A hobby is a fairly small, very swift falcon with long, narrow wings. There are four birds called hobby, and some others which, although termed falcon, are very similar. All specialise in being superb aerialists. Although they will take prey on the ground if the opportunity presents itself, most prey is caught on the wing: insects by hawking, birds are flown down: even swifts and swallows often cannot outpace or outmaneuver a hobby.
The typical hobbies are traditionally considered a subgenus Hypotriorchis due to their similar morphology: they have ample amounts of dark slaty grey in their plumage; the malar area is black and the underside usually has lengthwise black streaks. The tails are all-dark or have only slight bands (White et al. 1994).
Monophyly of Hypotriorchis is supported by DNA sequence data, though the exact limits of the group are still uncertain. The hobbies seem to be one of the Falco lineages which emerged around the Miocene-Pliocene boundary some 8-5 million years ago and subsequently radiated – in this case throughout the Old World. Their relationship to the Peregrine Falcon group and the kestrels is not well resolved, however; taxa like the Red-footed Falcon appear in some respects intermediate between the kestrels and the typical hobbies.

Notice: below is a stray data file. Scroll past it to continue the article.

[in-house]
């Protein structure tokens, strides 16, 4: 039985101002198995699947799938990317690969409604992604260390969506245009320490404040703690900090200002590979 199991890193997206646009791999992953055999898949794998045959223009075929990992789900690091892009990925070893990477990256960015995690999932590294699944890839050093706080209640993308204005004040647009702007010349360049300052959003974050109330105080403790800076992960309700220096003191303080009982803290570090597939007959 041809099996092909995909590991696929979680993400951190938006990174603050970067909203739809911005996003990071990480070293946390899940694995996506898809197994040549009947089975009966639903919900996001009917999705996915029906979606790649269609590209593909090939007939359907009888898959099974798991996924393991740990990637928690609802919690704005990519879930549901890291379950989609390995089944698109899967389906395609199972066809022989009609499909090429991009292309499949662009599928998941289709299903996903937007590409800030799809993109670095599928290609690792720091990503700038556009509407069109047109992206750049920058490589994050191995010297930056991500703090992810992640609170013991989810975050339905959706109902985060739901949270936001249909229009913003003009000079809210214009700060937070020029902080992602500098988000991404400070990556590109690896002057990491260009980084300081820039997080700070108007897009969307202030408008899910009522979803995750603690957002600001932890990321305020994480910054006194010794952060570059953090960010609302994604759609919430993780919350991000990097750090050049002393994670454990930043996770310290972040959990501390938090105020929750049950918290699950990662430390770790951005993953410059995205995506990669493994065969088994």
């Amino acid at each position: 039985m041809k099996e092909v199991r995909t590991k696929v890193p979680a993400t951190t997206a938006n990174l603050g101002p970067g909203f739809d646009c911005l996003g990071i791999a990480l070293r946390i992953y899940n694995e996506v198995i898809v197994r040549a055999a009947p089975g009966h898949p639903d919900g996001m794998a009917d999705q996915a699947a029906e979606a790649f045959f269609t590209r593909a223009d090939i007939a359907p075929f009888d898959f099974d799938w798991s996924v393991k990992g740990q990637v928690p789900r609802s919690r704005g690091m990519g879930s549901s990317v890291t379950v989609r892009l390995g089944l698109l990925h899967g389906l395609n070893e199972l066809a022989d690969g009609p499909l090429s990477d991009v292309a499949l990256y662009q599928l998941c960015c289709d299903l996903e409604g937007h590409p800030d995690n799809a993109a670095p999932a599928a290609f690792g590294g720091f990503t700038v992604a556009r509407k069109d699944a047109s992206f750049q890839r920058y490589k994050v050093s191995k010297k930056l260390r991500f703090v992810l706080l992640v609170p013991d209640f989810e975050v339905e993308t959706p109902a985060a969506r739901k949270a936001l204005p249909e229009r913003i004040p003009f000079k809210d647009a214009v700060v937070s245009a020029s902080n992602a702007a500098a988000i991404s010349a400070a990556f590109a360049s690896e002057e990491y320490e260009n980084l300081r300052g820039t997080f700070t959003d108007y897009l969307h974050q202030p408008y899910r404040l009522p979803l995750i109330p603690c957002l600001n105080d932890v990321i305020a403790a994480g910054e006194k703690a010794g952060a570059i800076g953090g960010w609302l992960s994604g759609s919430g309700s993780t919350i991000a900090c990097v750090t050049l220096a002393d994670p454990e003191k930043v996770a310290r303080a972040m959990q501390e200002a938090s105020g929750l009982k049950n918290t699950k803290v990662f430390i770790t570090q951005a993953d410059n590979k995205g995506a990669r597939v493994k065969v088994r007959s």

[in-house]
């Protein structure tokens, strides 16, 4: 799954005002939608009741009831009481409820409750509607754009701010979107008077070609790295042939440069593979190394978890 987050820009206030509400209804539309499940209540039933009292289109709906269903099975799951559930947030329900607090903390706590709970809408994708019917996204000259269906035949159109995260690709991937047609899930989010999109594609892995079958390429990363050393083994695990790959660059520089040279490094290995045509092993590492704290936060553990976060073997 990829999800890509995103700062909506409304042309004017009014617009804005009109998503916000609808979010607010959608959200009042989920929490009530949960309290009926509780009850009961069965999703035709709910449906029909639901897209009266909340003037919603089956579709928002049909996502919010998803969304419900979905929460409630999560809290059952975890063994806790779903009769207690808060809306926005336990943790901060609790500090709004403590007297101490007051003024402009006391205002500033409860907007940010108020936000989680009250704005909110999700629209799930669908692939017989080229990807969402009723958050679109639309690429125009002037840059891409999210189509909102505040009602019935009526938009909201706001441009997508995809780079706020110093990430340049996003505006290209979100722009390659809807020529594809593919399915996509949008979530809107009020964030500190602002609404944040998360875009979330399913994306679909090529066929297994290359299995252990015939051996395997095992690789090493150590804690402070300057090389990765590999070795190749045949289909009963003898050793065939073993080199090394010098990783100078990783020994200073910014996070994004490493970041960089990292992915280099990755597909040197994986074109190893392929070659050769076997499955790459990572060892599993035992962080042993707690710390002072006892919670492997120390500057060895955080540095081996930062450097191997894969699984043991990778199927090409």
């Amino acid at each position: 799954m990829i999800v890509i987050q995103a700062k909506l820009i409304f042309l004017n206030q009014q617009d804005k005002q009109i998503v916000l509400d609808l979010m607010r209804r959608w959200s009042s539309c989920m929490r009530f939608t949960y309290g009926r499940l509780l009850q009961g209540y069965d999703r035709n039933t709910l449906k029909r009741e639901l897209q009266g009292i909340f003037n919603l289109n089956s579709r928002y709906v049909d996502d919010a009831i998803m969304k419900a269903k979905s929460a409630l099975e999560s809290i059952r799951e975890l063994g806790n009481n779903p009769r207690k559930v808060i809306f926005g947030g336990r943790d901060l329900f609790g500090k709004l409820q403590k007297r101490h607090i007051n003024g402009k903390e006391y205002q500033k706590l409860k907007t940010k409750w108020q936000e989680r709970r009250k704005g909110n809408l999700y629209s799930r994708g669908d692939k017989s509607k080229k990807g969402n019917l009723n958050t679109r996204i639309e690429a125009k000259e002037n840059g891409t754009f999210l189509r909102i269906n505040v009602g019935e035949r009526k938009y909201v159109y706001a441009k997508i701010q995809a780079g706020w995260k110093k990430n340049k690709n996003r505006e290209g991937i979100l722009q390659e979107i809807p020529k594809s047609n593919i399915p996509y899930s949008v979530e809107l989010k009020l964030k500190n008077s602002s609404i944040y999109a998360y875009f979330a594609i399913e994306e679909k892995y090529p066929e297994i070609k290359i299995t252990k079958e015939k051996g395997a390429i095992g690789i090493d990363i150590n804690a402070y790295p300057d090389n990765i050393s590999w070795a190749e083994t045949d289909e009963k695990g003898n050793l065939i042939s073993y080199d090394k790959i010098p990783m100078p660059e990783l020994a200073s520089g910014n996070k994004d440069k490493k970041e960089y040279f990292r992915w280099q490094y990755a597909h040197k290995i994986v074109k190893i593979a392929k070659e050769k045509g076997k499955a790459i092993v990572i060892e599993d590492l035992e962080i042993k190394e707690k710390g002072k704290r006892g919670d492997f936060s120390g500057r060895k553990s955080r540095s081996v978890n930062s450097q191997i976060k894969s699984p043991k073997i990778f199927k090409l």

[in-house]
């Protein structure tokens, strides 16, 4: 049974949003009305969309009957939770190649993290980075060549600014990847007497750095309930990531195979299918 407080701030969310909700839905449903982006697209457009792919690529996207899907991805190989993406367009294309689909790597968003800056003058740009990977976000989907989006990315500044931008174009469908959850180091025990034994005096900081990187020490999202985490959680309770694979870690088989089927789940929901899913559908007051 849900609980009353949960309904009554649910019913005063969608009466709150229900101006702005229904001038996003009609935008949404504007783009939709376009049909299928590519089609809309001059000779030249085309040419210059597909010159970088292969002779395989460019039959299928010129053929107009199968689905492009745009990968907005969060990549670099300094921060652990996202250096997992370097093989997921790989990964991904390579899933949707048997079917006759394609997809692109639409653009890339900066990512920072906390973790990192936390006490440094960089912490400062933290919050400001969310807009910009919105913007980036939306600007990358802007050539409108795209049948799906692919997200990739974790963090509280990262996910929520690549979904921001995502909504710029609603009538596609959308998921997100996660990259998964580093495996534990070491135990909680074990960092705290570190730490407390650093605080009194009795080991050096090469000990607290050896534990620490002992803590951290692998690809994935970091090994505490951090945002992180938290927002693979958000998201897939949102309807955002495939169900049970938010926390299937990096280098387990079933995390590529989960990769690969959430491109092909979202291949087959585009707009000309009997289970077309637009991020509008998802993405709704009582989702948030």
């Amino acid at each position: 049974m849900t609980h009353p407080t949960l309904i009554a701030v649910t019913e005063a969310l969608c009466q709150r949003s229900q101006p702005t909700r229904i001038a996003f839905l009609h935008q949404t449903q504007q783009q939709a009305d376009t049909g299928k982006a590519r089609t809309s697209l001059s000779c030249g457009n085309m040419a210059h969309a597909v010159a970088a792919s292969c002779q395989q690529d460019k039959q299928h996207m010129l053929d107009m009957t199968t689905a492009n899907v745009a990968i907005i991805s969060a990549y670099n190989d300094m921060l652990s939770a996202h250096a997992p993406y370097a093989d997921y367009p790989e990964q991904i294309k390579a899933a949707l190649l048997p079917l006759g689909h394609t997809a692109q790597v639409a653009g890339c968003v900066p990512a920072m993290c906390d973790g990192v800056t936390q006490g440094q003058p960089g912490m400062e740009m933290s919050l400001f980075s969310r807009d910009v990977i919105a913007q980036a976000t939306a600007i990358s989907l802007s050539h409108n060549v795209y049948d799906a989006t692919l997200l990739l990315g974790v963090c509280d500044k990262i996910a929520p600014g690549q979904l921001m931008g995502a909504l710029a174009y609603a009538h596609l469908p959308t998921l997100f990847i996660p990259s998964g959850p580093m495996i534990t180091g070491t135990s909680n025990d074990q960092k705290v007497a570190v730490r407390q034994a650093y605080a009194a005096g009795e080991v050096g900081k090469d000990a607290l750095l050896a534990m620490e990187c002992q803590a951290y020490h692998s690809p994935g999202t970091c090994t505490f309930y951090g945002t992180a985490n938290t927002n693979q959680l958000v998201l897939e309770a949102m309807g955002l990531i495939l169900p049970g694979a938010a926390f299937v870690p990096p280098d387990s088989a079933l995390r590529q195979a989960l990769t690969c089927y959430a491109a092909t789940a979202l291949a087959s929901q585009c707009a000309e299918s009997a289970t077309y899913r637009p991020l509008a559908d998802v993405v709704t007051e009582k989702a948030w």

Eurasian Hobby (Falco subbuteo), also known as the Northern Hobby.
African Hobby (Falco cuvierii).
Oriental Hobby (Falco severus).
Australian Hobby or Little Falcon (Falco longipennis) is uncommon but widespread in Australia. During the southern winter, some birds migrate to the north of the continent or to the islands of South-east Asia.
Sooty Falcon (Falco concolor) of the North African desert.
Eleonora’s Falcon (Falco eleonorae) occupies the Mediterranean area during the northern summer, and migrates south to Madagascar for the southern summer.
The following species are tentatively placed here:
New Zealand Falcon or Kārearea (Falco novaeseelandiae).